Updated: July 22, 2022
By Dale Morris , Robert Kratochvil , and Paul Goeringer

FS-1064  |  June 2017

Farmer-saved Seed: What is Legal? What is Not?

Most wheat and soybean seed sold in Maryland is protected by either U.S. Patent Law or the Plant Variety Protection Act (PVPA). These protections severely limit the age-old practice of “farmer-saved seed” or prohibit it entirely, depending upon the protection the owner of the variety secures. The following will discuss the implications of Patent Law and PVPA on farmer-saved seed of wheat and soybeans.

Most Soybean Seed and Growing Share of Wheat Seed Sold in Maryland Protected under U. S. Patent Law

A hand full of soybeans.  Photo: pixabay.com
Soybeans, Photo: pixabay.com

PATENT LAW DOES NOT ALLOW FOR SAVED SEED FOR PLANTING PURPOSES. THERE ARE NO EXCEPTIONS, INCLUDING COVER CROP SEED! Review the seed tag and container to determine if a variety (or brand) is patent protected. Look for the “Patent Number” or the statement “Patent Pending.”

Plant Variety Protection Act Gives Patent-like Protection to Owners or Breeders of a Variety, with One Major Exception

THE PVPA ALLOWS FARMERS WHO PURCHASED PVPA-PROTECTED SEED TO SAVE SEED FOR PLANTING PURPOSES ON THEIR OWN HOLDINGS. NO SALES, TRANSFERS, TRADING ETC OF SEED IS ALLOWED. Review the seed tag and container to determine if the variety (or brand) is protected. Look for the statement “U.S. Plant Protected Variety – Unauthorized Propagation Prohibited.” It is estimated that less than 25% of the wheat varieties (or brands) sold in Maryland are protected under PVPA.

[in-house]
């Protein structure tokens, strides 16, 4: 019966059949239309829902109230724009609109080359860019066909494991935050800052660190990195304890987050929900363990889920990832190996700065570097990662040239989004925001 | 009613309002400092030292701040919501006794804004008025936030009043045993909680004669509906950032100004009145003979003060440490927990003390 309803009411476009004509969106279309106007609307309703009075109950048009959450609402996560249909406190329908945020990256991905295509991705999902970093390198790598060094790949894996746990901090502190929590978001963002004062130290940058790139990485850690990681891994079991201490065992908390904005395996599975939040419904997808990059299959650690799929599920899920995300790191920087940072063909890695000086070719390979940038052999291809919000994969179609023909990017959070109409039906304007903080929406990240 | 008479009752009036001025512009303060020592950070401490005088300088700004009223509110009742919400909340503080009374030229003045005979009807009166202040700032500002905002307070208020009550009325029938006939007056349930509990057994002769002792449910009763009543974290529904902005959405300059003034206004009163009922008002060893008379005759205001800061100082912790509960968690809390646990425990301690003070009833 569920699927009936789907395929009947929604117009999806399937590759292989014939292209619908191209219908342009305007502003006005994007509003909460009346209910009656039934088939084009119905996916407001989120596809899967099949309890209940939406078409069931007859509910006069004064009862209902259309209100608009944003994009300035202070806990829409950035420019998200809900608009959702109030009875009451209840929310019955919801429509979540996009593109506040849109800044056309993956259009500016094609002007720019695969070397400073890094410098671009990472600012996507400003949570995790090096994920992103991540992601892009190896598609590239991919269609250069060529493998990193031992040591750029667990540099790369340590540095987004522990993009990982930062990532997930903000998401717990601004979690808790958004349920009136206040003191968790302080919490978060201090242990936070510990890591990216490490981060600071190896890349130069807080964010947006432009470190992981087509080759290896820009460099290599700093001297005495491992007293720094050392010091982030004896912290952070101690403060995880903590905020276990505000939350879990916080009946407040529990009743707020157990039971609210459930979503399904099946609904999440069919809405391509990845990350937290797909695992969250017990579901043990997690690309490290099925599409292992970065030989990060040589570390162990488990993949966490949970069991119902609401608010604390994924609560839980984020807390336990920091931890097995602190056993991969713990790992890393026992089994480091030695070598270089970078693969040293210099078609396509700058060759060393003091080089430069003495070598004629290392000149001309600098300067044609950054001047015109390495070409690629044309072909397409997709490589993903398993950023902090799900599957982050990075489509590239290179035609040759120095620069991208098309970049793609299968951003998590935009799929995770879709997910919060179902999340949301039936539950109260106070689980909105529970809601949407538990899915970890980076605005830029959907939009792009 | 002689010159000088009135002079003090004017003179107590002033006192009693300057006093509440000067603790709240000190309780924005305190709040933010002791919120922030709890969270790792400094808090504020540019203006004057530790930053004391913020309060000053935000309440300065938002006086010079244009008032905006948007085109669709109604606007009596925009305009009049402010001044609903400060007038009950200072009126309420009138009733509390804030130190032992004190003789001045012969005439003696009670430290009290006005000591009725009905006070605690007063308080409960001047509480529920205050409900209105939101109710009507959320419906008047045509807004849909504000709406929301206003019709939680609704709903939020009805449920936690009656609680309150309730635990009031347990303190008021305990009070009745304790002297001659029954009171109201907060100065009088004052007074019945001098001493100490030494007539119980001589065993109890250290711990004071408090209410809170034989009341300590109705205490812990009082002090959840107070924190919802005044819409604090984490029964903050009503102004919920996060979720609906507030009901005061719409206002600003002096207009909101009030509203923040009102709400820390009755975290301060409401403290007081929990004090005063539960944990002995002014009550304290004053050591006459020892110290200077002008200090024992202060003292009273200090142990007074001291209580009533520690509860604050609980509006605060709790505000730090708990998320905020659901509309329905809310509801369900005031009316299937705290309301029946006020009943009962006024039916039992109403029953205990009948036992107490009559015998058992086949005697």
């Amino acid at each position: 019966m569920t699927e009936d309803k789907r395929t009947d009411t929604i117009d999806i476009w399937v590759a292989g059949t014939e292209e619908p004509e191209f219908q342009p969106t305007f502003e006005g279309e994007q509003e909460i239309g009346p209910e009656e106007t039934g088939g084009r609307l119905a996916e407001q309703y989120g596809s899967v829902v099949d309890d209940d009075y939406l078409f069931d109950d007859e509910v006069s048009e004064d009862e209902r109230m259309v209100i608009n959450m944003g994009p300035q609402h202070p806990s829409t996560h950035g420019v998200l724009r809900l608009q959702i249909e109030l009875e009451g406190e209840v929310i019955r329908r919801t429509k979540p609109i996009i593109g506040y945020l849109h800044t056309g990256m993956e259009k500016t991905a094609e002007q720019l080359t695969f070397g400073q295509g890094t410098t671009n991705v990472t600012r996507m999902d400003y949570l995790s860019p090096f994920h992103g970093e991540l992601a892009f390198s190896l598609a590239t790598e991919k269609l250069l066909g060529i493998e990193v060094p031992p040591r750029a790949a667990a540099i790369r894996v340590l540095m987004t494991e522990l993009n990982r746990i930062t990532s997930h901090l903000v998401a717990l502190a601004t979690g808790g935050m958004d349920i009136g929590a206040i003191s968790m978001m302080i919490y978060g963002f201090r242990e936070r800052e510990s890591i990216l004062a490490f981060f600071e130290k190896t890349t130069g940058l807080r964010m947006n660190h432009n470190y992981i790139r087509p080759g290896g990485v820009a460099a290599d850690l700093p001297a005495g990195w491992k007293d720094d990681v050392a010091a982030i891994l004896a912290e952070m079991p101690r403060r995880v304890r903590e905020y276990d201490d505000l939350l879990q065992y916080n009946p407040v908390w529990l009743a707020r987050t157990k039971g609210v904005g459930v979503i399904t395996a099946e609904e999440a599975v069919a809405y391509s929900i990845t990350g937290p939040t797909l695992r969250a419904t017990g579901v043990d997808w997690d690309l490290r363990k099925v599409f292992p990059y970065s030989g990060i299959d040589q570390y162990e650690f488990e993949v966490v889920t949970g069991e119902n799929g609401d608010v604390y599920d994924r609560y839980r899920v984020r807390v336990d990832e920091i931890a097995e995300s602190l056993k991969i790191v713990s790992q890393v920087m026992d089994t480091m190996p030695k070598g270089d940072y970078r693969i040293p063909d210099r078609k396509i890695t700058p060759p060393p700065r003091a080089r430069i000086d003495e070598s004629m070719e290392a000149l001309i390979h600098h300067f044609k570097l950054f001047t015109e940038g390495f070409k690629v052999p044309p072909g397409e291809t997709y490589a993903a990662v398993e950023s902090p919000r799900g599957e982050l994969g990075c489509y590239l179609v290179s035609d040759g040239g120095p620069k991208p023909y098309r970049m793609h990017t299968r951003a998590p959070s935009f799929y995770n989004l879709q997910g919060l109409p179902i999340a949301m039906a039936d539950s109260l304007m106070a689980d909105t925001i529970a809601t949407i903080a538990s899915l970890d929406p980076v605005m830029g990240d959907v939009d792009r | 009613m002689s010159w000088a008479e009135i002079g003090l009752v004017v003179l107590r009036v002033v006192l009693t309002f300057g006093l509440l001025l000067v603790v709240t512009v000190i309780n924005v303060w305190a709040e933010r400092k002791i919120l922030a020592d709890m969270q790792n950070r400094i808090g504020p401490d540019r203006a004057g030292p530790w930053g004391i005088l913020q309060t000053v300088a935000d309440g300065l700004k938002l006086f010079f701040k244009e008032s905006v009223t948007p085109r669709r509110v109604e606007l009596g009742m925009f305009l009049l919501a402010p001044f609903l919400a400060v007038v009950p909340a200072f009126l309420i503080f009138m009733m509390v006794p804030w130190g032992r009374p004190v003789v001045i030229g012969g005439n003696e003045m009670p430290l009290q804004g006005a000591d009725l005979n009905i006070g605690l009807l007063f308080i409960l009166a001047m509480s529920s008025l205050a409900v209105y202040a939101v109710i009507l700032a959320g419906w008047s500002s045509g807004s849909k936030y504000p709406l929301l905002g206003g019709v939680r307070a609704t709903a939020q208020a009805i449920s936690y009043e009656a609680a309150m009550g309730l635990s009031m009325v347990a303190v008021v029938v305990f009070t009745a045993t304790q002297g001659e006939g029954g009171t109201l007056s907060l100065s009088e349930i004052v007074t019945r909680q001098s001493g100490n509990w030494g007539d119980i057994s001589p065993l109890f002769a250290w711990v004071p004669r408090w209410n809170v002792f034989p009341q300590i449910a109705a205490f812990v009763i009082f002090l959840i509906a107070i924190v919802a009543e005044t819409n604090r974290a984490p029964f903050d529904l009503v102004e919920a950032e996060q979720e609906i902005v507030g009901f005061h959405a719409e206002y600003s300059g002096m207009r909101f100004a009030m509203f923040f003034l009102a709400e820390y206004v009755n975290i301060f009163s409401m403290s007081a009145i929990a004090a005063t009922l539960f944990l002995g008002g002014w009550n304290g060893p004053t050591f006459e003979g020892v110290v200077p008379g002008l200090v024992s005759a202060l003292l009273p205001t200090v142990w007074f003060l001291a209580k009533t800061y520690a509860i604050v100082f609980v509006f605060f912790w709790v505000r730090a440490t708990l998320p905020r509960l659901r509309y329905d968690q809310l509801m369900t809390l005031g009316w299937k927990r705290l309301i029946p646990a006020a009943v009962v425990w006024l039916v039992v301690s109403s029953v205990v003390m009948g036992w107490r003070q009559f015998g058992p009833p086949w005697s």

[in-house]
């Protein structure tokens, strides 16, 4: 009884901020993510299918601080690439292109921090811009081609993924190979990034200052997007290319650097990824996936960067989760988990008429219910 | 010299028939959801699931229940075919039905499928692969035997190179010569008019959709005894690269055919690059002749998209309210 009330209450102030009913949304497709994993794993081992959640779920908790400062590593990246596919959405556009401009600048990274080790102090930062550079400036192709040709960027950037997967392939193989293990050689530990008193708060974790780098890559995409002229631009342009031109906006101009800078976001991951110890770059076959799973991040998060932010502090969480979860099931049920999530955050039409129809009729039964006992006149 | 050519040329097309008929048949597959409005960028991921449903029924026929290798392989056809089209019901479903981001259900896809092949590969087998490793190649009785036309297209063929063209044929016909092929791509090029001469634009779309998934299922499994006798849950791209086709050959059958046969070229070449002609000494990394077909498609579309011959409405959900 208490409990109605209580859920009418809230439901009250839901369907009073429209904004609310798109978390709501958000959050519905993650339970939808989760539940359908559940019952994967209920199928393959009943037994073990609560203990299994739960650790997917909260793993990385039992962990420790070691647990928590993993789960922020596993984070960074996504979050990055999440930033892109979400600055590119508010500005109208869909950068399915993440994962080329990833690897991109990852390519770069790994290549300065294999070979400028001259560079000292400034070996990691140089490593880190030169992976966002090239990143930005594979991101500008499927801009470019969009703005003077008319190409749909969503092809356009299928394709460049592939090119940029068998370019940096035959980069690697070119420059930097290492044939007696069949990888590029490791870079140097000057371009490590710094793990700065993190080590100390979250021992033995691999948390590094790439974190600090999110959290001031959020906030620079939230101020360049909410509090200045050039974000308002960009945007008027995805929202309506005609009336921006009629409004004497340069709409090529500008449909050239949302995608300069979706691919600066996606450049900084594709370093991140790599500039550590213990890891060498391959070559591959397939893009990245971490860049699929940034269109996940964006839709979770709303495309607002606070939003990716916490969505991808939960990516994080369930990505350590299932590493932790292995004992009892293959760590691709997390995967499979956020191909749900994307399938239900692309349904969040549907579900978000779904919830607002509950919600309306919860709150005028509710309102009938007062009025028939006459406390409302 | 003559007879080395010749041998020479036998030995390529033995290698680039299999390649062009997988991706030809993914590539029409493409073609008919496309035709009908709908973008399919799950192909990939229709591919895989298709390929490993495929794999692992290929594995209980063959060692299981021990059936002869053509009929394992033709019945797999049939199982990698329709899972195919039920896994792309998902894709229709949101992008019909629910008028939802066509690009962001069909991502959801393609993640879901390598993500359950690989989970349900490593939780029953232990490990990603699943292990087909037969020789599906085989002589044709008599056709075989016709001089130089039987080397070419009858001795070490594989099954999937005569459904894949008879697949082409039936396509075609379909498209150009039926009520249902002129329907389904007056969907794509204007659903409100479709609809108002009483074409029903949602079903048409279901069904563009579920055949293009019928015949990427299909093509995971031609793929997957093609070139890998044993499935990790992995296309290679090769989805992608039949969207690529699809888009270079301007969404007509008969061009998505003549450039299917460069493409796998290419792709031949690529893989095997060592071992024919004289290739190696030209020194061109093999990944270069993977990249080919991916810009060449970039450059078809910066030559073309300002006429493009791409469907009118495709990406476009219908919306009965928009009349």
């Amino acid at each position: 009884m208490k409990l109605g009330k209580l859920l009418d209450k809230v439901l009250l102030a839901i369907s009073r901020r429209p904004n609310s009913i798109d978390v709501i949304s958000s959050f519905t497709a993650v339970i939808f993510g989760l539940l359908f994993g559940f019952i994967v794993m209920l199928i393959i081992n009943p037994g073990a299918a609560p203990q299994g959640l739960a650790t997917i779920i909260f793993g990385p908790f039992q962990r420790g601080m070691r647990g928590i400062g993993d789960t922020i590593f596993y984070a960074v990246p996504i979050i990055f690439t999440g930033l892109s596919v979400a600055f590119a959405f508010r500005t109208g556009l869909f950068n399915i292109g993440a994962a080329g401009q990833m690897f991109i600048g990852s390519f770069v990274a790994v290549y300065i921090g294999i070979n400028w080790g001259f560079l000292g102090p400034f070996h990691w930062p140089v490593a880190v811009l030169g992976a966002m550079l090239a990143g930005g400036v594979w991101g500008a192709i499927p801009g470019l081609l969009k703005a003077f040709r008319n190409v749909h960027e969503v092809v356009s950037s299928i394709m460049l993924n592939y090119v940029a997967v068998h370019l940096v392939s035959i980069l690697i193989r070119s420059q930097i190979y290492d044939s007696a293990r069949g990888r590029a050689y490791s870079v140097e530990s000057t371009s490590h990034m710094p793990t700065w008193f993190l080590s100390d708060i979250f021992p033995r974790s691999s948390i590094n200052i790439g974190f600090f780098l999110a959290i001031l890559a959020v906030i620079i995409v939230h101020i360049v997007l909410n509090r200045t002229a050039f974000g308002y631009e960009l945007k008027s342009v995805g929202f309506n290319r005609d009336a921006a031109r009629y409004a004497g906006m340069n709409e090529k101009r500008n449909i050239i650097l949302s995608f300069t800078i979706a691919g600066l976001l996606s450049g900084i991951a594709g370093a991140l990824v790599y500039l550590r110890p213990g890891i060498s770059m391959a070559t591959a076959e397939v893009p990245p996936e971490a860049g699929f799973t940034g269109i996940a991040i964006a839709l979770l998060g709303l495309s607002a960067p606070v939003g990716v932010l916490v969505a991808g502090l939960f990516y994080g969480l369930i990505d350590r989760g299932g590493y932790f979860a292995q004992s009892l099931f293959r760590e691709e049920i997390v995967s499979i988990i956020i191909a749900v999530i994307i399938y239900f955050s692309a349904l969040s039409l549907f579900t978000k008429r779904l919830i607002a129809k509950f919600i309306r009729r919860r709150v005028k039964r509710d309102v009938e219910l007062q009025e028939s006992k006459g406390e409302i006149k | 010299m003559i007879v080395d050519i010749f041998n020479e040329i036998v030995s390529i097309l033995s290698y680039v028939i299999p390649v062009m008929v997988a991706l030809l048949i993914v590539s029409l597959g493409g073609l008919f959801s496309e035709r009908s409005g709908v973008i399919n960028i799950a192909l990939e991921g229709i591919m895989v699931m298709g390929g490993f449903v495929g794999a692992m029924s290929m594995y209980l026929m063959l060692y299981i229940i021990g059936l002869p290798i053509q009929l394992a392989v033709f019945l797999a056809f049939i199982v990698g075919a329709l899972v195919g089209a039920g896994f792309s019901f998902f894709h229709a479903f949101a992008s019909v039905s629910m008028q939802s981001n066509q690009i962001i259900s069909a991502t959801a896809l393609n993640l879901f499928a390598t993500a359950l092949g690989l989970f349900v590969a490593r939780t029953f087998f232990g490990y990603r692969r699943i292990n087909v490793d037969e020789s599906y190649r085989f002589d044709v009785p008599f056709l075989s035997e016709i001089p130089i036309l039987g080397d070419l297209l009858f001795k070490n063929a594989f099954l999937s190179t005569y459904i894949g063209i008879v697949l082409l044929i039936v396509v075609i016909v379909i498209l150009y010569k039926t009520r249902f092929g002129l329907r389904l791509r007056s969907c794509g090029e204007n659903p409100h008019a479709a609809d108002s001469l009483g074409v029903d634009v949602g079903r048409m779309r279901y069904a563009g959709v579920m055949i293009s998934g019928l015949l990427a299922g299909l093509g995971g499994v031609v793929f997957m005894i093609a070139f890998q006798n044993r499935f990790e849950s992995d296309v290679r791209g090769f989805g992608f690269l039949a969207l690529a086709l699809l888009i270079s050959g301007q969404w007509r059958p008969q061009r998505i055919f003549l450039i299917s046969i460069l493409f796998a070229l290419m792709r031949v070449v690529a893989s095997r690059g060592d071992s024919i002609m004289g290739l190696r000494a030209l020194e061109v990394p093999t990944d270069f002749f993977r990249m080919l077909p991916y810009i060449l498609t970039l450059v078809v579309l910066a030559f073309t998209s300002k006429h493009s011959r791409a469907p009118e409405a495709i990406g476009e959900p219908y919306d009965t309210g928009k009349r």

Grain Dealers Increasingly Selling Seed for Planting Purposes

As the demand for “cover crop seed” has grown, a numbers of grain dealers have been selling wheat out of the bin for planting purposes. Since most wheat varieties (or brands) are either “Patent Protected” or “PVPA,” selling wheat for planting purposes violates one or both of the plant protection laws. The principle of “patent exhaustion” nor the reasoning that “it’s only cover crop, it will be killed in the spring” are not a defense to avoid the law. U.S. Patent Law and the PVPA are quite clear that no propagation is allowed. It is also illegal to label Patent- or PVPS-protected seed as “VARIETY NOT STATED,” regardless of its intended use.

Companies Invested Heavily in New Technologies

Without patent and plant variety protection, companies would not be able to recoup the enormous investments in products and continue to bring new technology to the marketplace.

Example of PVPA Protected Seed Tag

Example of Patent Protected Seed Tag

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